Silver spice tower, Hamburg, Germany,
mid-18th cent.

Supportive of this basic symbolism is the association of the tower with the architectural elements of the Holy Temple. Salvation, messiah, restoration of the Temple – all this comes together in the consciousness of the Jew at the conclusion of the Shabbat. While in the Middle Ages he was not permitted to build monumental synagogues, the Jew could contemplate the spired tower in the flickering light of the Havdalah candle and dream of the soon-to-be-restored Temple. The spices, seen as incense, likewise evoked memories of the Temple service.

Explicit evidence of this symbolism is found in an inscription on the eighteenth-century spice box from Poland described by Israel Museum curator Chaya Benjamin: “Spice box Danzig (Gdansk), Poland, 1745-1749).... Apparently, the Jewish owner commissioned the box in the form of a tower to symbolize the Temple with an engraved inscription alluding to the rebuilding of the Temple (dvir), and Jerusalem (hamigdal, “the tower”). This inscription is connected to the hymn for the end of the Sabbath in which Elijah, the prophet of the redemption, figures prominently. Inscription: ‘The Lord will build of gold the Temple and the tower (1746).’”[2]

The appearance of bells and flags on the tower which are designed to tinkle and wave can best be explained in terms of their function as spice boxes. It cannot be maintained that the little bells and flags were simple added to all Jewish ritual containers as a matter of course, for purposes of ornamentation. I do not recall an etrog container adorned with bells and flags! The spice box, on the other hand, was used not merely to store the spices but to smell them after the benediction. The usual procedure was to shake the box so as to activate the spices, open the little doors of the container, recite the blessing and smell the spices. As one shakes the spice box, the bells jingle and the flags wave.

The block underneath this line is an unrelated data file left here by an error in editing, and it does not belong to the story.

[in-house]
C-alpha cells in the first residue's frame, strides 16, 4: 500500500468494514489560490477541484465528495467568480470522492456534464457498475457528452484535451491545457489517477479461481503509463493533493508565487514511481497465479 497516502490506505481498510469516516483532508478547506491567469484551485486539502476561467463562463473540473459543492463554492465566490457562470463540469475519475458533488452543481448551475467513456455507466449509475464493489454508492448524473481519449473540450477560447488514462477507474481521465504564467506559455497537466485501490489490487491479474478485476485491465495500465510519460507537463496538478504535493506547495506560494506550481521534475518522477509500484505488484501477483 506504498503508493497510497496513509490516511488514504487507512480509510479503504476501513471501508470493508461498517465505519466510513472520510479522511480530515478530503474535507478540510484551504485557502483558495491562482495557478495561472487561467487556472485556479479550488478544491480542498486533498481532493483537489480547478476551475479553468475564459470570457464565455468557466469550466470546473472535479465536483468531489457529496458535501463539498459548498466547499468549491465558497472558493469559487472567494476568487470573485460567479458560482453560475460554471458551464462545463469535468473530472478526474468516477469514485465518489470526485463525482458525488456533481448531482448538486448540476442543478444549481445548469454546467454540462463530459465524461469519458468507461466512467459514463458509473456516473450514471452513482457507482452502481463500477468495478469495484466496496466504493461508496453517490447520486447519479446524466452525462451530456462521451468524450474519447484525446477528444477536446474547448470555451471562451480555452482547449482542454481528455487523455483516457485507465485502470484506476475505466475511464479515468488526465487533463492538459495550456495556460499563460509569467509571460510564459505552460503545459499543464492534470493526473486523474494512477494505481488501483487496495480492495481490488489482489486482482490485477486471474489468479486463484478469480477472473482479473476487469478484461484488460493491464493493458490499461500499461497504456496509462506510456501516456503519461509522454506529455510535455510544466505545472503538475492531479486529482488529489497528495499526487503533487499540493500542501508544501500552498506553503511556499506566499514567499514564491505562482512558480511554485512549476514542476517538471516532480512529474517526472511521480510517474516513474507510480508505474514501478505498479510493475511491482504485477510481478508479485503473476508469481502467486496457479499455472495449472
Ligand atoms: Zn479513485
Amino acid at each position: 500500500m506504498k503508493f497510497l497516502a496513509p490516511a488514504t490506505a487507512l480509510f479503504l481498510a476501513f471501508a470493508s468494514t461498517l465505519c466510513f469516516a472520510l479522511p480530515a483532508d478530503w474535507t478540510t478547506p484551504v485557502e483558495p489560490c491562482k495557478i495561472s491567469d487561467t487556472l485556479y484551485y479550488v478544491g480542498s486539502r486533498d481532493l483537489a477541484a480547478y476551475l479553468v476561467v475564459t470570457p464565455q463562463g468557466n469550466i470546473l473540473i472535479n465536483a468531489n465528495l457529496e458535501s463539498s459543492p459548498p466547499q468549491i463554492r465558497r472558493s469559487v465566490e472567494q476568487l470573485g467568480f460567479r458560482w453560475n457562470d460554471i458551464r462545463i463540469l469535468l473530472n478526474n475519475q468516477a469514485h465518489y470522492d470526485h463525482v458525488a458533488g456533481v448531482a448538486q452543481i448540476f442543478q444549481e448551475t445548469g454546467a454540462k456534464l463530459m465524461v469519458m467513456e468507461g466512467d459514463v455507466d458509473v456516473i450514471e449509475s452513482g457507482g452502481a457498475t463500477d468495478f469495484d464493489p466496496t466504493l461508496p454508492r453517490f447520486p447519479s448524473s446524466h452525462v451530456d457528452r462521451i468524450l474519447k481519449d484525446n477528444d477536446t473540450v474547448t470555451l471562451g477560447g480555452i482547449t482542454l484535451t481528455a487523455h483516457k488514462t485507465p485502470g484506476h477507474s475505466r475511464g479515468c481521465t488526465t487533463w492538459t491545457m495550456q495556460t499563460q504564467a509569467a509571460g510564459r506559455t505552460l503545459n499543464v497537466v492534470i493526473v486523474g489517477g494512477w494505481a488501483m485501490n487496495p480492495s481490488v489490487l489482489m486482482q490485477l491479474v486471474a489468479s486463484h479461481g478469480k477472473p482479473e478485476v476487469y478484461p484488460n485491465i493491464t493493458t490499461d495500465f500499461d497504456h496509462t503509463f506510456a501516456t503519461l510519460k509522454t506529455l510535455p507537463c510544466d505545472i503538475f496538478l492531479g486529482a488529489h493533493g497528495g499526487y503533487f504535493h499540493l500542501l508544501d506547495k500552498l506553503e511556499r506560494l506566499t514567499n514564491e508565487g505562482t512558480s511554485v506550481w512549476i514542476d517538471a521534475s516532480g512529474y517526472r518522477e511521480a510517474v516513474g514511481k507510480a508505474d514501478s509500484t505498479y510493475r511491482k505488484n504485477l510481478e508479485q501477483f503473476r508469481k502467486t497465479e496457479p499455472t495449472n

Similarly, the appurtenances of the Torah scrolls were sometimes adorned with bells so that as one paraded with the scrolls, the bells would be sounded. In such instances, the sound of the bells announced the performance of a mitzvah, a sacred deed, and called others to attention. However, since the etrog box is used only to store the etrog and has no role in the ritual, there would be no point in affixing bells or flags.

Our conclusion is that the popularity of the tower shape spice box, as a Jewish ritual object, has more to do with the general theme of the Havdalah ceremony than with any obvious connection between spices and a tower. Precisely with the departure of the Shabbat, the Jew needs a graphic and aesthetic symbol which will remind him of where he is to find his strength, his security and his salvation.


[1] Shokher Tou on Psalms 18:51 [back]
[2] Steiglitz Collection Catalog, no. 68. Israel Museum, Jerusalem [back]
Shubert Spero is Irving Stone Professor of Jewish Thought at Bar Ilan University, and author of God in All Seasons (1967), Morality, Halakha and the Jewish Tradition (1983), and Judaism and the Idea of History (1998). A former Clevelander, he resides in Jerusalem. [back]



Subscribe to the JHOM mailing list for updates.

Contact us

Tell a friend